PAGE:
Basics of Neural Oscillations

1. Introduction

Welcome! In this tutorial we’re learning about brain waves and how we can use them to understand the brain and behaviour.

Hans Berger coined the term electroencephalogram in 1929, when he described changes in electrical potentials recorded using sensors placed on a person’s head. He identified two types of brain waves, which he termed alpha and beta waves simply because of the order in which he recorded them. Such waves had been recorded in other mammals but Berger had described them in humans for the first time!

Since then, the electroencephalography method has become a key tool in neuroscience and has helped to evolve our understanding of brain waves (which researchers call neural oscillations) and has helped to characterize states in the brain such as fatigue and wakefulness.

Basics of Neural Oscillations

In this brief tutorial we will cover the following:

  • What are neural oscillations?
  • How can we measure neural oscillations?
  • What can we do with neural oscillations?
  • Practical application using Emotiv devices and software.

2. What is EEG?

Electroencephalography (EEG) is a non-invasive and passive method of measuring the electrical activity of our brain. Electrodes/sensors/channels are placed on the scalp to record electrical activity that is generated by populations of brain cells, called neurons.

Electroencephalogram and it's background

Fig. 2 – Neurons produce electrical activity which can be detected with an EEG device [Siuly, et al. (2016)].

2.1. EEG Systems

There are many EEG devices in the market that can be used to record an EEG. EEG devices can range from having:

  • A single sensor or up to 256 electrodes – More electrodes would yield a higher spatial resolution of information over the scalp.
  • Wet or dry electrodes – Wet electrodes use a electrolytic gel or saline solution to improve conductance between the scalp and the sensor. Dry electrodes can be metal or conductive polymers which need direct contact with the scalp.
  • Active or passive electrode – Passive electrode systems simply conduct the signal to the device where it is amplified. Active electrode systems amplify the signal at each electrode before it reaches the device for amplification. This reduces environmental electrical noise in the signal.
  • Wired or wireless devices which transmit data via Bluetooth.
Low density EEG

Fig. 3 – A wireless, low density EEG system.

High density EEG

Fig. 4 – A wired, high density electrode EEG system.

2.2. When to use EEG?

Each neuroimaging method can help answer different research questions.

EEG’s biggest strength is that it can measure neural activity in scale of milliseconds, which can measure pre-conscious processes.

Spacial vs Temporal resolution

Fig. 5 – Spatial vs temporal resolution of different neuroimaging tools.

It is best suited for questions such as “which parts of my video did participants pay attention to the most?”

EEG records activity mainly from the outer layers of the brain (i.e. has low spatial resolution). With a single sensor it is impossible to identify the source of the activity. Recording with a large number of channels can allow to mathematically reconstruct the source but it is still limited in identifying deep sources. Functional magnetic resonance imaging (fMRI) is better suited to answer questions such as “Which part of the brain is related to changes in attention?”

2.3. Sensor to raw EEG?

Once an EEG device is fitted on the head, brain activity is measured at a single sensor as the difference in amplitude between that sensor and a reference sensor. In most EEG systems this is called the common mode sense (CMS) electrode. An additional sensor, the driven right leg (DRL), helps to reduce any interference at the CMS.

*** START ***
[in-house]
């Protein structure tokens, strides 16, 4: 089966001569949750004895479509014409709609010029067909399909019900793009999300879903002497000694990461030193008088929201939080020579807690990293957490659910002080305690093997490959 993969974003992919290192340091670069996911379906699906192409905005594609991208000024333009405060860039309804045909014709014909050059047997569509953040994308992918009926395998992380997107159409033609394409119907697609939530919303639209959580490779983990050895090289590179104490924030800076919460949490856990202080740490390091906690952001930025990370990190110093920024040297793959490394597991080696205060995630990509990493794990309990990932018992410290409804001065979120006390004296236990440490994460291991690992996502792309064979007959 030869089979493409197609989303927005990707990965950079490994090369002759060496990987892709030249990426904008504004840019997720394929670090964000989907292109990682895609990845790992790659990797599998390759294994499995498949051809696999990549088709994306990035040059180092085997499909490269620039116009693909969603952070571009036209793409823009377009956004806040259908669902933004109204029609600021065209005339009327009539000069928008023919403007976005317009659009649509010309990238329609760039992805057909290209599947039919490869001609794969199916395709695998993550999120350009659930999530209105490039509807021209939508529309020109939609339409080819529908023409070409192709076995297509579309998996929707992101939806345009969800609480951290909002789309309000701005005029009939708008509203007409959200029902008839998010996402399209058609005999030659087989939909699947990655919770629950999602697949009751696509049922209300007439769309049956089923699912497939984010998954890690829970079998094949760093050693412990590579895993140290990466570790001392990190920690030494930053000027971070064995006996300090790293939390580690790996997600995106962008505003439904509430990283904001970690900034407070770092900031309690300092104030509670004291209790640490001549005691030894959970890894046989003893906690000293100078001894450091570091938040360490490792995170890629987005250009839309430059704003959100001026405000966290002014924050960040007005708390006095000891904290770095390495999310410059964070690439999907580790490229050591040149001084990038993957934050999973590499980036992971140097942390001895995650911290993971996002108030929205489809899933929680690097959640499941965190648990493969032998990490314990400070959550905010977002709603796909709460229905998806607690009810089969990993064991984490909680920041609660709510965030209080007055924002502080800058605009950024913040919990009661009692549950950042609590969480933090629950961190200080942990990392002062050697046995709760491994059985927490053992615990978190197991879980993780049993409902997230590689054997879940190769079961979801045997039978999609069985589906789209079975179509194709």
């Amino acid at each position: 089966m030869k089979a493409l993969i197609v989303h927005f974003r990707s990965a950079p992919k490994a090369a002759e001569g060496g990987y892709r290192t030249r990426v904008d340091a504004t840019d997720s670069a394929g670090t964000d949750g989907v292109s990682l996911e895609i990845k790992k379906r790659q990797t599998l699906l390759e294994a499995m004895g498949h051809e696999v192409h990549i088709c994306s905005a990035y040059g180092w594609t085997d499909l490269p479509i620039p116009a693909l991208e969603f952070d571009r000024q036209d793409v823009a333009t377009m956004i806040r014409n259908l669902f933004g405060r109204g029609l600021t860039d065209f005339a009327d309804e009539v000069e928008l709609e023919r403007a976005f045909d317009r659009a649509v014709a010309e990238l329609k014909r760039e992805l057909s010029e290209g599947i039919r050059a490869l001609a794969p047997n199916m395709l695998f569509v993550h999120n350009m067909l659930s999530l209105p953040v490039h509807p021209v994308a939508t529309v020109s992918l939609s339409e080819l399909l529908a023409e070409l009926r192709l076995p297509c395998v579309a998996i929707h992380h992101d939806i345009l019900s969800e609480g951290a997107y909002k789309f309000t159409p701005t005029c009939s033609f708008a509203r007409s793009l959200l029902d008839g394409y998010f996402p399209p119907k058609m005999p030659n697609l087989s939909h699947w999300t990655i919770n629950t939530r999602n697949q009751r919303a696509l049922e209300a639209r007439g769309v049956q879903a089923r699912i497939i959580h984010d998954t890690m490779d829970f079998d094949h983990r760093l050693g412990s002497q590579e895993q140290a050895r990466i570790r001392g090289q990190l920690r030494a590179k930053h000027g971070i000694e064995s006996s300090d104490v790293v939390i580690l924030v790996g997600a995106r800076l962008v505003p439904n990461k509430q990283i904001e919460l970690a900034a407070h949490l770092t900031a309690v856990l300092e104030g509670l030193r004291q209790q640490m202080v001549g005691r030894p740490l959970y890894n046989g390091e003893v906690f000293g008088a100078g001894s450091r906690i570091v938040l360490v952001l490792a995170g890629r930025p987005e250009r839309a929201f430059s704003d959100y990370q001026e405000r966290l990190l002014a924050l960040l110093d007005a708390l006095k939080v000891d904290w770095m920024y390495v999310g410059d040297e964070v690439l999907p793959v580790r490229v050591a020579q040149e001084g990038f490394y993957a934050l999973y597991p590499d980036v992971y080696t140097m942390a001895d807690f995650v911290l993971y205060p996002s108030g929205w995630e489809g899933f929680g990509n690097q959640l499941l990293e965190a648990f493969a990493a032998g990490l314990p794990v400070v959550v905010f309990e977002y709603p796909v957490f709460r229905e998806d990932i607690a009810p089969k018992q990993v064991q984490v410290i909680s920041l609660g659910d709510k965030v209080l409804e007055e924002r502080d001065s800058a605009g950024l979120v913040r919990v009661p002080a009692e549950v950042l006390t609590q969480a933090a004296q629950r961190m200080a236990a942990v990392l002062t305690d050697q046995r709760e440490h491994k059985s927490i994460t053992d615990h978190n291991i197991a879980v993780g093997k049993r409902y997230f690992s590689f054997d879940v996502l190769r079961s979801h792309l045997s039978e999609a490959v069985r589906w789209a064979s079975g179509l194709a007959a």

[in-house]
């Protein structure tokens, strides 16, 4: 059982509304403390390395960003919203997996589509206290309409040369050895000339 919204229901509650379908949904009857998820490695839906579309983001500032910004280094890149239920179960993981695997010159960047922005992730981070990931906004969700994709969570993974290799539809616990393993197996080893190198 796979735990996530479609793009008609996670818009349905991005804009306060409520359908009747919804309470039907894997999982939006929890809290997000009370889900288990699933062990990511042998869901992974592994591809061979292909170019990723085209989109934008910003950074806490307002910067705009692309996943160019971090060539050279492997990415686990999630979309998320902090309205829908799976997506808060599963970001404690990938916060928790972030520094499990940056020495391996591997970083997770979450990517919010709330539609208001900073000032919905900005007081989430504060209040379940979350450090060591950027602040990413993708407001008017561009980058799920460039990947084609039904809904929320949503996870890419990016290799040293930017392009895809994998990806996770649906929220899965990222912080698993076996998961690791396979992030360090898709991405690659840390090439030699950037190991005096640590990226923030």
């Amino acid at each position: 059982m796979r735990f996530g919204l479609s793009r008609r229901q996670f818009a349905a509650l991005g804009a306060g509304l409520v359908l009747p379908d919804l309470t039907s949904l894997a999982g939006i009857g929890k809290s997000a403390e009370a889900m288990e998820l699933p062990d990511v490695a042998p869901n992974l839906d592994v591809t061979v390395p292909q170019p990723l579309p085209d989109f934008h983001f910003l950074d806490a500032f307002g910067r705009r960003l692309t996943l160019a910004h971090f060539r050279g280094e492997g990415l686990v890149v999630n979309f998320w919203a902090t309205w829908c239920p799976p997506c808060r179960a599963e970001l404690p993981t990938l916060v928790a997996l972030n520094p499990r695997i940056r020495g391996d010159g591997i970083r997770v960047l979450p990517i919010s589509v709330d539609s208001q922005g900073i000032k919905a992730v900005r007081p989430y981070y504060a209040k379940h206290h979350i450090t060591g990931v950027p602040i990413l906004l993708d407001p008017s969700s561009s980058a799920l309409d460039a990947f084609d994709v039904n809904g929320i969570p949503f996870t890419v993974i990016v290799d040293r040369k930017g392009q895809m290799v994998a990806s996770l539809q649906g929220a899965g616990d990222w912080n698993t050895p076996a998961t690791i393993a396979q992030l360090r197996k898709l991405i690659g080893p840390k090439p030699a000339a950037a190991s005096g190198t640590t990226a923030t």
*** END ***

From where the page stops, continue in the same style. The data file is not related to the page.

Simplified block diagram of EEG signal transmission.

Fig. 6 – Simplified block diagram of EEG signal transmission.

In systems with both active and passive electrodes the signal is then amplified and low-pass filtered. Low pass filtering is a step which will remove possible electrical interferences from the environment in your signal e.g. main lines power.

These steps happen in the hardware itself before the raw EEG signal can be viewed on your computer screen.

2.4. Some Basic Terminology

10-20 standard naming convention

Left sensors are usually odd numbered and right sensors usually even numbered.


Note 1: these are just naming conventions and the source of the EEG sensor location is not an indicator of the source of the activity.

Note 2: additional steps such as mathematical reconstruction of the source needs to be undertaken to determine the source of the activity at a single channel.

3. What are Neural Oscilations?

Brain waves, often referred to as neural oscillations, are rhythmic patterns produced by a single or cluster of neurons.

Brain waves

It’s not yet clear why the brain produces these different types of oscillations, though there are many theories. Researchers use different tasks to characterize these oscillatory activities and aim to understand the mysteries of the brain using these rhythmic patterns.

3.1. Some properties of an oscillation

This figure shows a measurement of a regular electrical signal:

Spatial vs temporal resolution of different neuroimaging tools

Fig. 7 – Spatial vs temporal resolution of different neuroimaging tools.

On the left (y-axis) we can plot amplitude of the electrical recording and on the horizontal axis (x-axis) the time. The amplitude of the signal will vary in magnitude in a regular manner about a central point. One cycle is also referred to as an oscillation.

The number of cycles per second is called the frequency of the wave and the unit is Hertz (Hz). So 1 cycle per second = 1 Hz. Amplitudes are typically measured in microvolts (µV).

In the brain we see waves with frequencies ranging from 0.2 Hz (very slow waves) to 80 Hz or more (very fast waves). High-frequency activity up to 500 Hz associated with seizures can also been recorded in the brain.

Different types of brain oscillations are characterized based on their frequency. These are known as frequency bands and can be related to different brain states :

Brain waves in typical EEG.

Fig. 8 – Brain waves in typical EEG.